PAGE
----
Guess Who’s Tail End Charlie!
I was exchanging texts last night with someone in Ohio who was surprised when I said that the U.S. doesn’t have a true high speed train. “What about Acela,” he messaged.
It’s true that Acela is Amtrak’s fastest train. It’s used on what’s referred to as the Northeast Corridor (Washington-New York-Boston). And for a few rather short stretches, these trains do indeed achieve speeds of about 150 miles-per-hour. But for the remainder of the route, it’s my understanding that 125 or so is about as fast as they go. Elsewhere throughout the Amtrak system, running on track owned by the freight railroads, Amtrak passenger trains, with very few exceptions, operate at a top speed of 79 miles per hour.
Consider, please, the famous French TGV, train à grande vitesse (literally “train of great speed”). These trains routinely reach speeds of 190 miles per hour. A year or so ago, a specially modified TGV was officially clocked at just over 357 miles an hour. But even at “only” 190 miles an hour, a ride on the TGV is remarkable: smooth, quiet, and without any real sensation of traveling at such speed.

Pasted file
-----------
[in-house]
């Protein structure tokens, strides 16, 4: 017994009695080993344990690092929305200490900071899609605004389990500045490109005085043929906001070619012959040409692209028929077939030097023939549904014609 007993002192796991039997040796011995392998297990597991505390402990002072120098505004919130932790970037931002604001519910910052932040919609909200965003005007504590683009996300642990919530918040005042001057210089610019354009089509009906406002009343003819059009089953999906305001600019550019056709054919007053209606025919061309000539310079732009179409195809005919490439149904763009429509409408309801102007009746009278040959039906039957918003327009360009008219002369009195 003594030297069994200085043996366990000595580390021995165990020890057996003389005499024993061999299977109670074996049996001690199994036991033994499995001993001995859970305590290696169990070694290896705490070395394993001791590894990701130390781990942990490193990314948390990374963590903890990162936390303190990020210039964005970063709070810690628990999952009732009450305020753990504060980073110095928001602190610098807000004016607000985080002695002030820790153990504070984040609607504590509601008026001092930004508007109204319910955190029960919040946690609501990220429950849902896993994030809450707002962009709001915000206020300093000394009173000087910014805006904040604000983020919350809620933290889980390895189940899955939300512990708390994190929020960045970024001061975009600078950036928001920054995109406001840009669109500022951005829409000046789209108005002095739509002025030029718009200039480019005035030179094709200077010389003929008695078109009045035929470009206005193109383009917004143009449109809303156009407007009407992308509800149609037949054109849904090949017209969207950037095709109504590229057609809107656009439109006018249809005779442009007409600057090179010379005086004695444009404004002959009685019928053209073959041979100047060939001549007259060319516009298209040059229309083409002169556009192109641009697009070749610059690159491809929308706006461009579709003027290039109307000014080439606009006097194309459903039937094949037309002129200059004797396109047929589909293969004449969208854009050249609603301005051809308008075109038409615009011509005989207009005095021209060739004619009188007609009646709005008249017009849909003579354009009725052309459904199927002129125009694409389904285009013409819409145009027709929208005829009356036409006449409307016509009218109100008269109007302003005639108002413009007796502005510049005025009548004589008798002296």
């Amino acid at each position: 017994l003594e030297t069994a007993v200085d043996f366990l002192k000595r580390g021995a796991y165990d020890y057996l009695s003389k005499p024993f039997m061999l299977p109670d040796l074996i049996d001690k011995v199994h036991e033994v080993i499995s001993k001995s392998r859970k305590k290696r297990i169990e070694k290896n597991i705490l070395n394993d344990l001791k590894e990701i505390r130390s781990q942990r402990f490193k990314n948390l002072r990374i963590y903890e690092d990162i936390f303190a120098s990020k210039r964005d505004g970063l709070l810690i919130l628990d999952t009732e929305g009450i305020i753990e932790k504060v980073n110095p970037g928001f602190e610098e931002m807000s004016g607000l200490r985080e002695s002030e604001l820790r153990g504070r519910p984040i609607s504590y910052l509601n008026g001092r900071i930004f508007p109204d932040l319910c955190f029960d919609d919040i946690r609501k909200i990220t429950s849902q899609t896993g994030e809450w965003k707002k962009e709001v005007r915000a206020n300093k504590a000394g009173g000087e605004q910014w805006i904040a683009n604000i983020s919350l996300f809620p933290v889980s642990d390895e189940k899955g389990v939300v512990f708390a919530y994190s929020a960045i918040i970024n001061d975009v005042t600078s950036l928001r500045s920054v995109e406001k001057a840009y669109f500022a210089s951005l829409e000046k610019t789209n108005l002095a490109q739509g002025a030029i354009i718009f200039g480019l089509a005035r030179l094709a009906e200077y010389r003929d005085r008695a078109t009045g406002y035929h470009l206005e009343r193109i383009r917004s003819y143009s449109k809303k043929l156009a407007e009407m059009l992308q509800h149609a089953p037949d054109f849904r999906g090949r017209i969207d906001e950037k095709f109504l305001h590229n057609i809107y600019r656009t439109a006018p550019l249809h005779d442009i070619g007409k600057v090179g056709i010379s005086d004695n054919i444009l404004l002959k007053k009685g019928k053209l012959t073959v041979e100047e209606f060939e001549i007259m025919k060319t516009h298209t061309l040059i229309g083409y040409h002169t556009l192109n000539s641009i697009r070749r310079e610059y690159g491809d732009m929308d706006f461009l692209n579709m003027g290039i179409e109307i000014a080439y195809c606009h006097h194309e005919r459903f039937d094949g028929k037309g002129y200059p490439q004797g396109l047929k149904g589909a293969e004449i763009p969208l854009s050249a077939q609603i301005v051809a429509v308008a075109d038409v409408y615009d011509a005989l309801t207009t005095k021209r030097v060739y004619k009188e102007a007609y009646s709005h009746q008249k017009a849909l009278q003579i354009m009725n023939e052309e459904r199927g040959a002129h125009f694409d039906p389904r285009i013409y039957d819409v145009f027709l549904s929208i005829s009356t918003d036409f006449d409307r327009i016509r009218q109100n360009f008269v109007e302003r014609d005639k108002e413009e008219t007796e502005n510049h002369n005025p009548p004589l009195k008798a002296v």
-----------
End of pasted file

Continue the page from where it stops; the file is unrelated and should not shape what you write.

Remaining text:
High-speed trains are now running in Germany and Spain and Italy and . . . well, in just about every developed country in the world. And I haven’t even mentioned Japan!
But none of those countries gets the prize for a national commitment to high-speed rail . . . not even France. That distinction goes to China.
Why? Because the Chinese have built 25,000 miles of high-speed train lines in less than 20 years. Several years ago, I rode one of their trains from Beijing to Shanghai, a distance of 820 miles. Our total elapsed time was 4:45 at an average speed of just a bit over 186 miles-per-hour.
And Republicans in the U.S. Congress oppose any federal funds for Amtrak and think high-speed trains are an unnecessary extravagance. But they approve billions of dollars for airport expansions and new highways without blinking an eye.
They had better smarten up . . . and the sooner the better!